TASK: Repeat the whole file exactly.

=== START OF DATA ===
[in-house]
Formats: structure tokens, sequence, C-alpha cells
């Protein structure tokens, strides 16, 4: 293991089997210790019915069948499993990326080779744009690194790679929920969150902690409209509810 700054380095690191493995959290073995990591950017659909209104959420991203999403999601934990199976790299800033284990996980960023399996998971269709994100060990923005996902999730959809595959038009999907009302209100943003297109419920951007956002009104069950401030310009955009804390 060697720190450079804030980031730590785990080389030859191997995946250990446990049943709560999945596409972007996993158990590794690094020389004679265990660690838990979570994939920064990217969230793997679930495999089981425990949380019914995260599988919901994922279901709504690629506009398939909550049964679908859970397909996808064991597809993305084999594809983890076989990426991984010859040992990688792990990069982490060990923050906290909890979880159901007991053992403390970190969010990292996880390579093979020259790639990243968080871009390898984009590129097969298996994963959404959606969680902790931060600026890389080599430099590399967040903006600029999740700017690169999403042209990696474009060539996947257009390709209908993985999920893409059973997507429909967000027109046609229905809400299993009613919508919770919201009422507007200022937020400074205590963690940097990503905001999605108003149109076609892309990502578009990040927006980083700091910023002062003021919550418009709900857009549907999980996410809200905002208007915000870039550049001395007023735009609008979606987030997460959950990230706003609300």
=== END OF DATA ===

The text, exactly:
[in-house]
Formats: structure tokens, sequence, C-alpha cells
């Protein structure tokens, strides 16, 4: 293991089997210790019915069948499993990326080779744009690194790679929920969150902690409209509810 700054380095690191493995959290073995990591950017659909209104959420991203999403999601934990199976790299800033284990996980960023399996998971269709994100060990923005996902999730959809595959038009999907009302209100943003297109419920951007956002009104069950401030310009955009804390 060697720190450079804030980031730590785990080389030859191997995946250990446990049943709560999945596409972007996993158990590794690094020389004679265990660690838990979570994939920064990217969230793997679930495999089981425990949380019914995260599988919901994922279901709504690629506009398939909550049964679908859970397909996808064991597809993305084999594809983890076989990426991984010859040992990688792990990069982490060990923050906290909890979880159901007991053992403390970190969010990292996880390579093979020259790639990243968080871009390898984009590129097969298996994963959404959606969680902790931060600026890389080599430099590399967040903006600029999740700017690169999403042209990696474009060539996947257009390709209908993985999920893409059973997507429909967000027109046609229905809400299993009613919508919770919201009422507007200022937020400074205590963690940097990503905001999605108003149109076609892309990502578009990040927006980083700091910023002062003021919550418009709900857009549907999980996410809200905002208007915000870039550049001395007023735009609008979606987030997460959950990230706003609300």